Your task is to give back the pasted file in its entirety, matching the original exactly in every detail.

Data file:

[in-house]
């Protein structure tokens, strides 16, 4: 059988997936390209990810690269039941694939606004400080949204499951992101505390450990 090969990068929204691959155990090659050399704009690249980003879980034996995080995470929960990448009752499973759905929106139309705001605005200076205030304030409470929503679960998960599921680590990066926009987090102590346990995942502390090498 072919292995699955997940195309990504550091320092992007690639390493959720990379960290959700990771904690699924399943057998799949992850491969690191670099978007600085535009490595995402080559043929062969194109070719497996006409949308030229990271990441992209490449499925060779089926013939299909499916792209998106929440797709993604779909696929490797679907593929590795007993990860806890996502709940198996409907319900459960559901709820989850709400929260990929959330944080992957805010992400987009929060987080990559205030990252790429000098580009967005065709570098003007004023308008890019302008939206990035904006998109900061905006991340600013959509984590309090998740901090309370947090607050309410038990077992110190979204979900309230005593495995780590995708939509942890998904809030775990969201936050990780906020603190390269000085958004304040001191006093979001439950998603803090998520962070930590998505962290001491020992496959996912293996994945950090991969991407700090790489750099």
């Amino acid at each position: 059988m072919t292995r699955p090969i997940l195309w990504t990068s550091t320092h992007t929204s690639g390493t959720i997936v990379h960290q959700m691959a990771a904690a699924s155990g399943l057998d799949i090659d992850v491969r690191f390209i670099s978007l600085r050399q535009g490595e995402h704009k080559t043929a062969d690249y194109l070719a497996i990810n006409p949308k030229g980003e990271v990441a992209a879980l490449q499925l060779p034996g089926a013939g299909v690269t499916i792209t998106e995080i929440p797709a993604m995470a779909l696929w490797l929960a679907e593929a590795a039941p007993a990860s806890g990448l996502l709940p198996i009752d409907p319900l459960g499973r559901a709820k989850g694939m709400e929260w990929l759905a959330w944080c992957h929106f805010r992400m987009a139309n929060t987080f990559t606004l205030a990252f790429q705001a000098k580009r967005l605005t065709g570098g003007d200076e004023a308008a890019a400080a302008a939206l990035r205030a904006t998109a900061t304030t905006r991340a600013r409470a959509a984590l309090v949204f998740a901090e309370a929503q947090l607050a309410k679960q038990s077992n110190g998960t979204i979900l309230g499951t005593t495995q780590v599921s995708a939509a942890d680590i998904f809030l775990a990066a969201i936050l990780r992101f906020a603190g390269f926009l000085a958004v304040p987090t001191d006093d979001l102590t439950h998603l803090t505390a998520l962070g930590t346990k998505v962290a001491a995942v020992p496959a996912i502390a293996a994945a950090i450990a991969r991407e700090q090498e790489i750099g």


[in-house]
């Protein structure tokens, strides 16, 4: 059988997936390209990810690269039941694939606004400080949204499951992101505390450990 090969990068929204691959155990090659050399704009690249980003879980034996995080995470929960990448009752499973759905929106139309705001605005200076205030304030409470929503679960998960599921680590990066926009987090102590346990995942502390090498 072919292995699955997940195309990504550091320092992007690639390493959720990379960290959700990771904690699924399943057998799949992850491969690191670099978007600085535009490595995402080559043929062969194109070719497996006409949308030229990271990441992209490449499925060779089926013939299909499916792209998106929440797709993604779909696929490797679907593929590795007993990860806890996502709940198996409907319900459960559901709820989850709400929260990929959330944080992957805010992400987009929060987080990559205030990252790429000098580009967005065709570098003007004023308008890019302008939206990035904006998109900061905006991340600013959509984590309090998740901090309370947090607050309410038990077992110190979204979900309230005593495995780590995708939509942890998904809030775990969201936050990780906020603190390269000085958004304040001191006093979001439950998603803090998520962070930590998505962290001491020992496959996912293996994945950090991969991407700090790489750099």
């Amino acid at each position: 059988m072919t292995r699955p090969i997940l195309w990504t990068s550091t320092h992007t929204s690639g390493t959720i997936v990379h960290q959700m691959a990771a904690a699924s155990g399943l057998d799949i090659d992850v491969r690191f390209i670099s978007l600085r050399q535009g490595e995402h704009k080559t043929a062969d690249y194109l070719a497996i990810n006409p949308k030229g980003e990271v990441a992209a879980l490449q499925l060779p034996g089926a013939g299909v690269t499916i792209t998106e995080i929440p797709a993604m995470a779909l696929w490797l929960a679907e593929a590795a039941p007993a990860s806890g990448l996502l709940p198996i009752d409907p319900l459960g499973r559901a709820k989850g694939m709400e929260w990929l759905a959330w944080c992957h929106f805010r992400m987009a139309n929060t987080f990559t606004l205030a990252f790429q705001a000098k580009r967005l605005t065709g570098g003007d200076e004023a308008a890019a400080a302008a939206l990035r205030a904006t998109a900061t304030t905006r991340a600013r409470a959509a984590l309090v949204f998740a901090e309370a929503q947090l607050a309410k679960q038990s077992n110190g998960t979204i979900l309230g499951t005593t495995q780590v599921s995708a939509a942890d680590i998904f809030l775990a990066a969201i936050l990780r992101f906020a603190g390269f926009l000085a958004v304040p987090t001191d006093d979001l102590t439950h998603l803090t505390a998520l962070g930590t346990k998505v962290a001491a995942v020992p496959a996912i502390a293996a994945a950090i450990a991969r991407e700090q090498e790489i750099g």